OMAHA, Neb. (AP)--Word of a new case of bovine spongiform encephalopathy in Canada has the state's top agriculture official hedging on his support of the federal government's decision to import Canadian beef starting in March.
Director of Agriculture Merlyn Carlson said the latest case of a cow with the neurological disease has "caused me to pause and reconsider my support."
In early January he continued to back the decision to open the nation's borders to Canadian cattle, even as confirmation came of a second BSE case in Canada.
Canadian authorities Jan. 11 confirmed another BSE case--bringing the total to three.
Carlson said the government must proceed with caution.
"We need more discussion. We need to look at the scientific protocol," Carlson told The Associated Press.
Carlson said he backs the U.S. Department of Agriculture's decision to send a group to Canada to evaluate the latest case, which was found in Alberta.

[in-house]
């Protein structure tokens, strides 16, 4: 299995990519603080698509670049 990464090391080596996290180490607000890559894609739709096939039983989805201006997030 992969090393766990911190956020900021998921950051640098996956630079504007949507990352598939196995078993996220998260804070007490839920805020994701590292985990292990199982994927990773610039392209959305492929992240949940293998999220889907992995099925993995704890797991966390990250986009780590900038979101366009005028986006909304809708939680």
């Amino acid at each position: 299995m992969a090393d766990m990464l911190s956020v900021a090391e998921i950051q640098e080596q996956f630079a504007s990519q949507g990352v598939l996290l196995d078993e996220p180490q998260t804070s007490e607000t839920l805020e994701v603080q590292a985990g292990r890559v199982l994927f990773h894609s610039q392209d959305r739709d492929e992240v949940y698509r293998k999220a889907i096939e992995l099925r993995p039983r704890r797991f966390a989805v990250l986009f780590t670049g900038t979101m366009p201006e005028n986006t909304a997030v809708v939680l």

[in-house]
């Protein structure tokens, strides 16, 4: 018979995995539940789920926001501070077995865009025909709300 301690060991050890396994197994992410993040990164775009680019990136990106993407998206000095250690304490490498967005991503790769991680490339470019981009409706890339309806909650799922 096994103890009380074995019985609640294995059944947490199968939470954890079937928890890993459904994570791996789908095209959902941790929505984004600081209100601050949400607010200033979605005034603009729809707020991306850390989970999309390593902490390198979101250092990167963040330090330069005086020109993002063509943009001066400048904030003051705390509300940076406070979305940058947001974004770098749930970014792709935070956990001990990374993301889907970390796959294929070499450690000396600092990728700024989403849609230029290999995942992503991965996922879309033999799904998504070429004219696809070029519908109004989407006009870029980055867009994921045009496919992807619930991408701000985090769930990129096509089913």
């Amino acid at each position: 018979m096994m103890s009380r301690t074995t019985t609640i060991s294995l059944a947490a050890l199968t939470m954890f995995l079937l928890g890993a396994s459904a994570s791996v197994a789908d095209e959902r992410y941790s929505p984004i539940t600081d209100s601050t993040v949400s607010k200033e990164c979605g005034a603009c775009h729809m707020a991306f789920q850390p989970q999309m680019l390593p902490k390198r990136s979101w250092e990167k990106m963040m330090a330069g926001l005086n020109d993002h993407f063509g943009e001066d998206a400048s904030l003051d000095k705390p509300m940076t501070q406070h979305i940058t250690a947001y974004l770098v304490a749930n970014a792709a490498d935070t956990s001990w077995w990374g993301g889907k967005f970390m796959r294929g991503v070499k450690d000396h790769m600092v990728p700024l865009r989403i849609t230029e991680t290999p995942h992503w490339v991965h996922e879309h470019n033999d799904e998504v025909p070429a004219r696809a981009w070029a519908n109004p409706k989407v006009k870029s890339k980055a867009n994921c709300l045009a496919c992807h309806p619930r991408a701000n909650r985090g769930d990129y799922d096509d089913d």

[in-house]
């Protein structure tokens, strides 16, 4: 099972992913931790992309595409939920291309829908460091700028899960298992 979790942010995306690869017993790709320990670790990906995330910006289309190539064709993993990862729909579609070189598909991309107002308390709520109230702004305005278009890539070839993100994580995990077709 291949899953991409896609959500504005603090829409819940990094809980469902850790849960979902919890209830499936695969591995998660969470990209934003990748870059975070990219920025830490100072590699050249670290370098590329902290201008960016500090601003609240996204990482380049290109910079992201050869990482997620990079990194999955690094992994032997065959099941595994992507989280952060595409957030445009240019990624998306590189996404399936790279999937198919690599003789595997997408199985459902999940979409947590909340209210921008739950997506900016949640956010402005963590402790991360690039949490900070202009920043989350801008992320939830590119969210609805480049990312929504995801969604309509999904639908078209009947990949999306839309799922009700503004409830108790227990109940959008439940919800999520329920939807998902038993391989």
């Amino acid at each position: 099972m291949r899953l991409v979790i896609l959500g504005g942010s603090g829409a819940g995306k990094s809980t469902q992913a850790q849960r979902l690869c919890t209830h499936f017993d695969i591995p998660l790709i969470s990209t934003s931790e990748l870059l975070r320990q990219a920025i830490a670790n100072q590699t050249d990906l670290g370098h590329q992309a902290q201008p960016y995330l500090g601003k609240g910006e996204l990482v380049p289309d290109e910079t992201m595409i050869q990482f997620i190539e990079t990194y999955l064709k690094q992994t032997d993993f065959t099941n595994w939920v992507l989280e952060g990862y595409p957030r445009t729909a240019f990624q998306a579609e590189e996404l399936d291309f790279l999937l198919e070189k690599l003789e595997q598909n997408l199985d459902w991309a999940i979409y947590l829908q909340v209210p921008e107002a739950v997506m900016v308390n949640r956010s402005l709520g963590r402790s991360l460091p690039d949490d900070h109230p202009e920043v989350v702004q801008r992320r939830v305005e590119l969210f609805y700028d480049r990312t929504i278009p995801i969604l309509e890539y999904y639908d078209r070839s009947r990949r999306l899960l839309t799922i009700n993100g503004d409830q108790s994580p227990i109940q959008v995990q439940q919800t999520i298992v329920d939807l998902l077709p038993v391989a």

No Canadian cows have crossed the border since the summer of 2003, when a cow in northern Alberta tested positive for BSE.
In December, the U.S. government announced it would re-establish cattle trade with Canada, even as another case of the disease was confirmed.
Members of the Nebraska Cattlemen's Association question that decision. Executive director Michael Kelsey said the group will hold four hearings next week so members can voice concerns about the group's policy. That policy currently supports opening the border only if certain scientific methods are met and cattle 30 months of age and younger are imported.
If their criteria are not met, the group could change its policy at the February national convention in San Antonio, Kelsey said.